I very much enjoyed the TED talk by Michael Specter on the danger of science denial. His main point is that we will continue to do real damage to our planet and our communities, if we continue to ignore what science tells us. His two main examples are the trend to not immunize because of the supposed link between autism and immunizations, and frankofoods, iow, genetically modified foods. I think both of these cases demonstrate the publics tendency to take a scary finding, latch onto the first thing that comes along to blame, and then ignoring science and facts and beat the hell out of the red herring. In the case of the autism and immunizations, study after study has shown there is no link. But the original study, however misguided, did demonstrate that we need to continue to put pressure on manufacturers and the government to ensure that vaccines are safe to use, as some things were brought up that were questionable. We need to learn to accept science and facts when they become undoubtable, stop beating a dead horse, and look to new places for answers. That second point is very important. There is much money and time now being spent trying to convince parents that autism is caused by immunizations, money that should be spent on coming up with the actual causes and cures to autism. Not to mention this misguidedness is causing a crisis in immunization that could cause many diseases that we have not seen in decades to return to the United States. If you are unconvinced that immunizations do not cause autism, check out this pdf from immunize.org.

The second issue, genetically modified foods, is very interesting. In this case, the red herring is GMO's themselves. Although more research is needed, so far, it appears that the insertion of new genes does not, by itself, change the plant in a negative way. In Specter's talk he mentioned the noble ideas about adding vitamin A in rice and adding protein and vitamins in cassava, using genetic modification. He did not mention anything about adding resistance to pesticides or insecticides. These are the truly scary things, the things we should be up in arms about. The movie Monsanto's World is extremely interesting, and brings to mind the things we need to be extremely concerned about. First and foremost, are the ties between government and corporations. Monsanto has become a scary monopoly because the US government let it happen, and, in fact, encouraged it to happen. And, it can, and probably has, happened in other industries as well. It is the ties between industry and government that has caused the scientific data to not be scrutinized as it should be. Check out the wikipedia article about Monsanto, under Public officials formerly employed by Monsanto. Which brings up and interesting question. Who should be in charge of government agencies that oversee industries? In many cases, it seems the government decides that people from industry are the best choice, since they would presumably know the most about that particular industry. But, they also have the hardest time separating themselves from the corporations they use to be a part of, and present a real conflict of interest. Time after time, in many different industries, government has failed to enforce or enact the regulations it should in the interest of public safety, because of the ties with corporations. The other thing that we should be up in arms about is the abuse of patent law by Monsanto. Monsanto has used patent law to bully farmers, so that it now controls most of the U.S. corn and soy seed market, according to the non-profit Center for Food Safety. And there is no doubt that Monsanto and its connections in government have worked hard to suppress scientific evidence that its products are not as harmless as it claims. But, you shouldn't take my word on this, do your research. So, while I agree with Specter about there being good that can come from genetic modification, and while at its root, it is not much different from the modifications we have been making to animals and plants for hundreds of thousands of years by breeding, there is still some very scary stuff going on in the genetic modification industry, and most of it has to do with the corporation that controls a very large portion of the seed market, Monsanto, and allows farmers to completely douse their fields with herbicides and/or insecticides. And regardless of whether the food that has been modified to survive such dowsing is harmful, we already know that dowsing fields with herbicides and/or pesticides is terrible for the soil and the nature/people surrounding the fields. For the most common of these herbicides, Roundup, check out the wikipedia article.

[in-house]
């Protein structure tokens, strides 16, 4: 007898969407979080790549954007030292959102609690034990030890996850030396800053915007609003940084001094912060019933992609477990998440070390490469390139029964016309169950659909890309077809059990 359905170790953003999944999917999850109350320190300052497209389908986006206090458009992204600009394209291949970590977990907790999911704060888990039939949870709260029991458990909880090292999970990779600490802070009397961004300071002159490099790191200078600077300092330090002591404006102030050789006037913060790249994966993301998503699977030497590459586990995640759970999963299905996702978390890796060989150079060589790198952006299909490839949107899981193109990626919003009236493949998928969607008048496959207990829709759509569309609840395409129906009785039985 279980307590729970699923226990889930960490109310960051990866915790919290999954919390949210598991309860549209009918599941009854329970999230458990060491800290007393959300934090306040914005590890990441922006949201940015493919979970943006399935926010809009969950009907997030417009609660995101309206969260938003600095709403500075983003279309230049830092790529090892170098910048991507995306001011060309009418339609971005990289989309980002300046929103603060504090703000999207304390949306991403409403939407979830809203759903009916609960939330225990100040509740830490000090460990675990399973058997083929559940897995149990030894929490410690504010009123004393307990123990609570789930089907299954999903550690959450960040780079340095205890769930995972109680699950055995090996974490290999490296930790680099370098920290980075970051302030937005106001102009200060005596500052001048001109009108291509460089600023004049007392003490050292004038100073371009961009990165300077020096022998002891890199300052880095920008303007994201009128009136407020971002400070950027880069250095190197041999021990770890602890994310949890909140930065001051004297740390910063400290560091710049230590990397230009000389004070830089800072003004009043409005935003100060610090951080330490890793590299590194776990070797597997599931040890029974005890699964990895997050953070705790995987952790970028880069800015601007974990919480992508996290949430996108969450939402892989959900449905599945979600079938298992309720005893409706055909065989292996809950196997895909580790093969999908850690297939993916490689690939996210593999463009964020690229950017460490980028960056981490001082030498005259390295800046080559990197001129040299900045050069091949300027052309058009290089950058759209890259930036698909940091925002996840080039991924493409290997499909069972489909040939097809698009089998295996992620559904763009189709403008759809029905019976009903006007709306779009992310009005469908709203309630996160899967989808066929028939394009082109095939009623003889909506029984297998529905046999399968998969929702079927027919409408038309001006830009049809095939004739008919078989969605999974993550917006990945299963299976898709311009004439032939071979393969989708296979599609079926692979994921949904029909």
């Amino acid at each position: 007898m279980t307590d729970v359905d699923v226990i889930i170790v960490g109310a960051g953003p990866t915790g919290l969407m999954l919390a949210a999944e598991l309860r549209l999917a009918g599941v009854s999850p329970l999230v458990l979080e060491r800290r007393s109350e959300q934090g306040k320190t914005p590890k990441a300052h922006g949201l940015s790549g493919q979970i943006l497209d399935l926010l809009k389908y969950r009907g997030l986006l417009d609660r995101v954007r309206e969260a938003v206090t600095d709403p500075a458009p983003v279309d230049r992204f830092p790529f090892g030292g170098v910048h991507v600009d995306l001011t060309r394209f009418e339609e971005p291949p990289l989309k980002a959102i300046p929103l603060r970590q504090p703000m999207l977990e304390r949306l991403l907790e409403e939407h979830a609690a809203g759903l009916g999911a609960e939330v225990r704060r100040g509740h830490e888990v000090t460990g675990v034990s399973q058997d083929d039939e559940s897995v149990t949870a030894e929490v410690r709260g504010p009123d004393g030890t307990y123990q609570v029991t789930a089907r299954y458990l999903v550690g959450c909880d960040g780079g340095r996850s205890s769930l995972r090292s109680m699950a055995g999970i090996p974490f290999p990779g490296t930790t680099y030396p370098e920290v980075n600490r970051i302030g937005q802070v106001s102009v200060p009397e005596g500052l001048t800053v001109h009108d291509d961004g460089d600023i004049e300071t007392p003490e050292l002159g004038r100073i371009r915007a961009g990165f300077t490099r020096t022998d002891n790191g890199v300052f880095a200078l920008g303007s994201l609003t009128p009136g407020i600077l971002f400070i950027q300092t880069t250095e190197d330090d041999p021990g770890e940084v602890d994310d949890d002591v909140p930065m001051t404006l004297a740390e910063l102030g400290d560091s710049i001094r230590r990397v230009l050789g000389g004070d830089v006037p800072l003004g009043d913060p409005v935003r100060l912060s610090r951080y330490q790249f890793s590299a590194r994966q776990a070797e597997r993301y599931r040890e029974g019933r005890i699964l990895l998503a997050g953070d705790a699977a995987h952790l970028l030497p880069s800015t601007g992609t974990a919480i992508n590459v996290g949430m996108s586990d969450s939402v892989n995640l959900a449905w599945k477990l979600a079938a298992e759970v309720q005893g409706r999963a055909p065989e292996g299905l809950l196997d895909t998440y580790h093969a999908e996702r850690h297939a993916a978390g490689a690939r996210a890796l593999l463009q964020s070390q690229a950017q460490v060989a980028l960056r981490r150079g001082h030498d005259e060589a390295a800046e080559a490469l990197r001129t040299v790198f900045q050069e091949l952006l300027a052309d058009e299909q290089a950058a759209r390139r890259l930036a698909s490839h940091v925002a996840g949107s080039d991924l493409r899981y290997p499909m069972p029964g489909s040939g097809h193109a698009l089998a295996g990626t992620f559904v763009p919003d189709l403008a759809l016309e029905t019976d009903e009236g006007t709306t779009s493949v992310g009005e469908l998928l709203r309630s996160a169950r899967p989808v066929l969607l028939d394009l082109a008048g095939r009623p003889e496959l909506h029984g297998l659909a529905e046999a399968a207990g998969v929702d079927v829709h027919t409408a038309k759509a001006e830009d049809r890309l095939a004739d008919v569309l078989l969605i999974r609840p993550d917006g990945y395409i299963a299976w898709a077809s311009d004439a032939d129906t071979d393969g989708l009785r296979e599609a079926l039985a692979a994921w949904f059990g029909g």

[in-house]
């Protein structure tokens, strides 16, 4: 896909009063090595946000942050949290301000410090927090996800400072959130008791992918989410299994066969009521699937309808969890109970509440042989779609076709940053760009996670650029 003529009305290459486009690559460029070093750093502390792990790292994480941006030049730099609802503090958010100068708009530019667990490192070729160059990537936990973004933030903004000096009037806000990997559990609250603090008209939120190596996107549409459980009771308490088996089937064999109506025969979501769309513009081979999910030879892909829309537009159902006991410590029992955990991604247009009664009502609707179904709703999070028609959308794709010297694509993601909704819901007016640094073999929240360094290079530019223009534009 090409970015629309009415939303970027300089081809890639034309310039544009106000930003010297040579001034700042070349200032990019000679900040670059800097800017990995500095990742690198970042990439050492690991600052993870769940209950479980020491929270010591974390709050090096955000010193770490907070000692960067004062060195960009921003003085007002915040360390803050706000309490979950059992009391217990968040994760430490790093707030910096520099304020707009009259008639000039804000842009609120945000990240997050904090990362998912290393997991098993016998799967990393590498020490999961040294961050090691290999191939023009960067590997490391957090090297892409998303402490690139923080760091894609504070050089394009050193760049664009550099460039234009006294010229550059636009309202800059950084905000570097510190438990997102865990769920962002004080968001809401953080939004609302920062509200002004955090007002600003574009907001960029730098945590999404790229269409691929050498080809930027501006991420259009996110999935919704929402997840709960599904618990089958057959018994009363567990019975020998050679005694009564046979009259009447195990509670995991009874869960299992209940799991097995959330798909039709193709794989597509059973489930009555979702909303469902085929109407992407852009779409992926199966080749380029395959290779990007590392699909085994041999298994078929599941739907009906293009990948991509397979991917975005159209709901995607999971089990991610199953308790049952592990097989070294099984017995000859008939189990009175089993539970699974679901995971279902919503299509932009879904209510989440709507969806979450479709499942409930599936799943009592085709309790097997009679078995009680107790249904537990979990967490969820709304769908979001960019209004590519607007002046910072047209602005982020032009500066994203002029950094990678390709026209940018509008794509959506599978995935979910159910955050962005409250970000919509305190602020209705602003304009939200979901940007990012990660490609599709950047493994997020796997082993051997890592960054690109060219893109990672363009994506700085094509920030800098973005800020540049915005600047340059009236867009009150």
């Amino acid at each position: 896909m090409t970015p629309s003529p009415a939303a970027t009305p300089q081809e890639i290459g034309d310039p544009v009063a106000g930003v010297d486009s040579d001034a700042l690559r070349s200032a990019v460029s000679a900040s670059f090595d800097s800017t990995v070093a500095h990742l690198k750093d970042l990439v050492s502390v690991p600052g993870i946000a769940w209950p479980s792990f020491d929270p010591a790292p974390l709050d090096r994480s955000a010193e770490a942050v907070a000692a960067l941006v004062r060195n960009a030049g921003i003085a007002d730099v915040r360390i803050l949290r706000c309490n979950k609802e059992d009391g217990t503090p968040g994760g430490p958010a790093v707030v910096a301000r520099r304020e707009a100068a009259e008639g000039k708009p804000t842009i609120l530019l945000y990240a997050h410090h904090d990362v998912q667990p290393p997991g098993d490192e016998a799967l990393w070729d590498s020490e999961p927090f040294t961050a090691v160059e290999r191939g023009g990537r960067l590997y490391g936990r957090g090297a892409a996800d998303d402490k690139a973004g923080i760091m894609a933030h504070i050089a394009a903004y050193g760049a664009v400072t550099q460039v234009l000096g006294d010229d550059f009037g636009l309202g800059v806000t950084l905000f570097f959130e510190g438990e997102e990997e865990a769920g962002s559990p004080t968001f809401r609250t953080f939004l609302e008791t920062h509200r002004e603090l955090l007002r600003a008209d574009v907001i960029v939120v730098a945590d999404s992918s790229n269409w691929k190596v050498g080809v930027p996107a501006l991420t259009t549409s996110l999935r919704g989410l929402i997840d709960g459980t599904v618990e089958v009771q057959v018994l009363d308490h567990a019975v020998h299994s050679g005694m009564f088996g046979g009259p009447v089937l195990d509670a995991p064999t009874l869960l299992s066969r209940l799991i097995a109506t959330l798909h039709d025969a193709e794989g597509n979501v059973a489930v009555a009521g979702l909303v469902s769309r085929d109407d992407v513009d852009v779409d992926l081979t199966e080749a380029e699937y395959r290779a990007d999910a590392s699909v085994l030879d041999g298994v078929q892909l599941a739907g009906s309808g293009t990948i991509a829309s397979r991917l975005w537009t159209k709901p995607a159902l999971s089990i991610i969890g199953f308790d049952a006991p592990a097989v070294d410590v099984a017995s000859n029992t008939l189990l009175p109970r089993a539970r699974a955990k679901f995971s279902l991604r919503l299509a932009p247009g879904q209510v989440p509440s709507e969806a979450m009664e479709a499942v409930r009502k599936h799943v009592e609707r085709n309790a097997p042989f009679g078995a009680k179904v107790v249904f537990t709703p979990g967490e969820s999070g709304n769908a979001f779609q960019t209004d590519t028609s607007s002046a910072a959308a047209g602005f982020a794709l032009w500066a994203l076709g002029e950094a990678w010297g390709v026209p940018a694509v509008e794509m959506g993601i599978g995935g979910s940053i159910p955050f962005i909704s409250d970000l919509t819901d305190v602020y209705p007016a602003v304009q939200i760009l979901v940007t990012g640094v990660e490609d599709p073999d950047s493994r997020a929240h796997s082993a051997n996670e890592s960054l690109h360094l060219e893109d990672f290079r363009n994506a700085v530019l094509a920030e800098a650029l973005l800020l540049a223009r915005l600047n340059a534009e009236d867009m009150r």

Which brings me to another interesting article I have read recently. In the article Is it okay to ignore results from people you don't trust? by Ben Goldacre on badscience.net. He gives a nice example of industry scientists getting the results you would expect them to want, which was different from what non-industry scientists found. Repeated experiences like this makes it is easy for us to ignore results from people we don't trust. We have come to expect scientists from industry to get results more favorable to their industry (which is why the government should have been more critical of the data from Monsanto), but then he goes on to give an example of researchers you may not normally trust, publishing a study with a result that was both accurate and earlier then any other researchers. So, it appears that it is not enough that the public pay attention to scientific data, the public must learn to think critically about the data that they are given. Consider the source, but also consider the data itself. Ask questions. Be skeptical, but do not reject science simply because you want to believe in voodoo. And above all, do not look for studies to validate your opinion, because you will find them no matter how crazy your opinion is. Instead, look at everything you can find that examines the question with an open mind, consider the sources, the methods, the number of studies, and ask questions until you are satisfied. But when some new piece of evidence comes up, be willing to look anew at the question, and to reconsider your position. Yup, it is a lot of work, but it is so very important to our health and the health of our planet.